SACRAMENTO, Calif. — On Friday the attorney general of California issued a consumer alert warning residents about immigration tied into the recent Supreme Court Deferred Action for Childhood Arrivals (DACA) decision.
According to Attorney General Xavier Becerra's office, the scams involve people offering up counseling and legal assistance.
“Immigration scams that prey on the hopes and dreams of those seeking a better life in the United States are simply unacceptable,” said Attorney General Becerra. “It’s important to always be cautious in the face of offers that seem too good to be true. That’s why my office is issuing a number of key recommendations to avoid falling prey to fraudulent immigration consultants. It’s a time to celebrate, but it’s also a time to remain vigilant. Here at the California Department of Justice, we’ll continue to do everything we can to stand up for the rights of everyone — no matter who you are or where you come from.”
If you feel you have been a victim of an immigration scam, contact your local district attorney, department of consumer affairs, the Federal Trade Commission (FTC), and report it to the California attorney general.
The attorney general's office also issued the following recommendations:
- Do not hire an immigration consultant or a notary. Immigration consultants are not attorneys or experts in immigration law;
- Do not hire an immigration attorney until you confirm that the person is licensed to practice law. Notaries and immigration consultants may unlawfully offer legal advice or even tell you that they are immigration attorneys;
- Do not pay for immigration forms. Such forms can be accessed for free by visiting the U.S. Citizenship and Immigration Services (USCIS) website at uscis.gov/forms;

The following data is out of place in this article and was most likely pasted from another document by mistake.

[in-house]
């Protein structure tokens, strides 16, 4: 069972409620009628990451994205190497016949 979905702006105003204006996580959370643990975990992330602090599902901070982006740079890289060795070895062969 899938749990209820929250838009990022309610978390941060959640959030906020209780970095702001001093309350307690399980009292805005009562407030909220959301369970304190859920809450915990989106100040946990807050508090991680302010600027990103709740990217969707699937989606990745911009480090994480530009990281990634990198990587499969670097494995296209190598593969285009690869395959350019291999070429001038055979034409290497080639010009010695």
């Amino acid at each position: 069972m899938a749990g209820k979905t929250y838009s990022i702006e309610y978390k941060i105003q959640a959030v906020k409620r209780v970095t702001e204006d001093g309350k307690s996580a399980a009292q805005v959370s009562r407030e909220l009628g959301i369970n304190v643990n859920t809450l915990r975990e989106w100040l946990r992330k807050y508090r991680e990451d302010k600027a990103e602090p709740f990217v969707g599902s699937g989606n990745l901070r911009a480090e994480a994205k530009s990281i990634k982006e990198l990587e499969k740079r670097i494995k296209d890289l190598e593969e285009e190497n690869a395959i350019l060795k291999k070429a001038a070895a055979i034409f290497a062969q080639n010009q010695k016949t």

- Get immigration information from dot-gov (.gov) websites that are affiliated with the government. Information on dot-com (.com), dot-net (.net) or other websites may be wrong and should not be trusted;
- Do not pay for immigration services until you have received, read and understand a paper copy of your contract. If you are not fluent in English, you should request that the contract be translated;
- Be careful about giving your original documents to anyone. You should not provide your original documents;
- Do not sign an immigration form that includes incorrect information or blanks. Before you sign any immigration forms, be sure that the forms are fully and accurately filled out;
- Do not give money or any personal information to people who call on the telephone, claiming that there is a problem with your immigration matter. No federal or state agency, including USCIS, will ever ask for your personal information or payment over the phone, by email, or text; and
- Keep copies of all documents associated with your immigration matter, including copies of the immigration documents filed and correspondence from the government regarding your immigration status.